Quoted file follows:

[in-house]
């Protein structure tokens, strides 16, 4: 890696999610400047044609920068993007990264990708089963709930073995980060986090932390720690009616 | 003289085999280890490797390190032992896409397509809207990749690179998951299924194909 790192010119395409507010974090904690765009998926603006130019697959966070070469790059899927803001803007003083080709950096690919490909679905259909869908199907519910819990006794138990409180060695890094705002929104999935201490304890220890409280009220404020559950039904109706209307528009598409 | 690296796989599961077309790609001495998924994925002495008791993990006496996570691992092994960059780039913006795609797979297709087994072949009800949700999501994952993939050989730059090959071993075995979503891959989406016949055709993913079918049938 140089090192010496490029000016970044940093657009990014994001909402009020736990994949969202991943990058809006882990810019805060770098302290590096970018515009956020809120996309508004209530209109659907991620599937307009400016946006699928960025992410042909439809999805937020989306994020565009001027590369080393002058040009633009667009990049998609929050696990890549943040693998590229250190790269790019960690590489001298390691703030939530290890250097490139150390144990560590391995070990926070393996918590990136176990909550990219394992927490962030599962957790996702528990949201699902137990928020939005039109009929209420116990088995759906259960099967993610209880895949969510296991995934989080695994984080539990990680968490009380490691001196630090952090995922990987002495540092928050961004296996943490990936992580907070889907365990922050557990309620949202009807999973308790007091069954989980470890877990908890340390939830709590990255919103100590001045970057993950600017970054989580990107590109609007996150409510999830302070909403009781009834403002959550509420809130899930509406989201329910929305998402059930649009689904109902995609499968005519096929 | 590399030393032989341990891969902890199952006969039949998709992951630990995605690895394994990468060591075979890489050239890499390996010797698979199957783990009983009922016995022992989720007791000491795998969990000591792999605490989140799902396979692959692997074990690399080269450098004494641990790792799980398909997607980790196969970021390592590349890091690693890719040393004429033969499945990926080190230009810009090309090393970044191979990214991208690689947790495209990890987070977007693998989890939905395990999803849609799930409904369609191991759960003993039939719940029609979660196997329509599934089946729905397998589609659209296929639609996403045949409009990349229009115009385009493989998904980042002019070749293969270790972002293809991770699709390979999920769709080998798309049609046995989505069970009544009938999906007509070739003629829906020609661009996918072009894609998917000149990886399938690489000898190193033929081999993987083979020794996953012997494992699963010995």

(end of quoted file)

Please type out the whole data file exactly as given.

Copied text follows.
[in-house]
């Protein structure tokens, strides 16, 4: 890696999610400047044609920068993007990264990708089963709930073995980060986090932390720690009616 | 003289085999280890490797390190032992896409397509809207990749690179998951299924194909 790192010119395409507010974090904690765009998926603006130019697959966070070469790059899927803001803007003083080709950096690919490909679905259909869908199907519910819990006794138990409180060695890094705002929104999935201490304890220890409280009220404020559950039904109706209307528009598409 | 690296796989599961077309790609001495998924994925002495008791993990006496996570691992092994960059780039913006795609797979297709087994072949009800949700999501994952993939050989730059090959071993075995979503891959989406016949055709993913079918049938 140089090192010496490029000016970044940093657009990014994001909402009020736990994949969202991943990058809006882990810019805060770098302290590096970018515009956020809120996309508004209530209109659907991620599937307009400016946006699928960025992410042909439809999805937020989306994020565009001027590369080393002058040009633009667009990049998609929050696990890549943040693998590229250190790269790019960690590489001298390691703030939530290890250097490139150390144990560590391995070990926070393996918590990136176990909550990219394992927490962030599962957790996702528990949201699902137990928020939005039109009929209420116990088995759906259960099967993610209880895949969510296991995934989080695994984080539990990680968490009380490691001196630090952090995922990987002495540092928050961004296996943490990936992580907070889907365990922050557990309620949202009807999973308790007091069954989980470890877990908890340390939830709590990255919103100590001045970057993950600017970054989580990107590109609007996150409510999830302070909403009781009834403002959550509420809130899930509406989201329910929305998402059930649009689904109902995609499968005519096929 | 590399030393032989341990891969902890199952006969039949998709992951630990995605690895394994990468060591075979890489050239890499390996010797698979199957783990009983009922016995022992989720007791000491795998969990000591792999605490989140799902396979692959692997074990690399080269450098004494641990790792799980398909997607980790196969970021390592590349890091690693890719040393004429033969499945990926080190230009810009090309090393970044191979990214991208690689947790495209990890987070977007693998989890939905395990999803849609799930409904369609191991759960003993039939719940029609979660196997329509599934089946729905397998589609659209296929639609996403045949409009990349229009115009385009493989998904980042002019070749293969270790972002293809991770699709390979999920769709080998798309049609046995989505069970009544009938999906007509070739003629829906020609661009996918072009894609998917000149990886399938690489000898190193033929081999993987083979020794996953012997494992699963010995």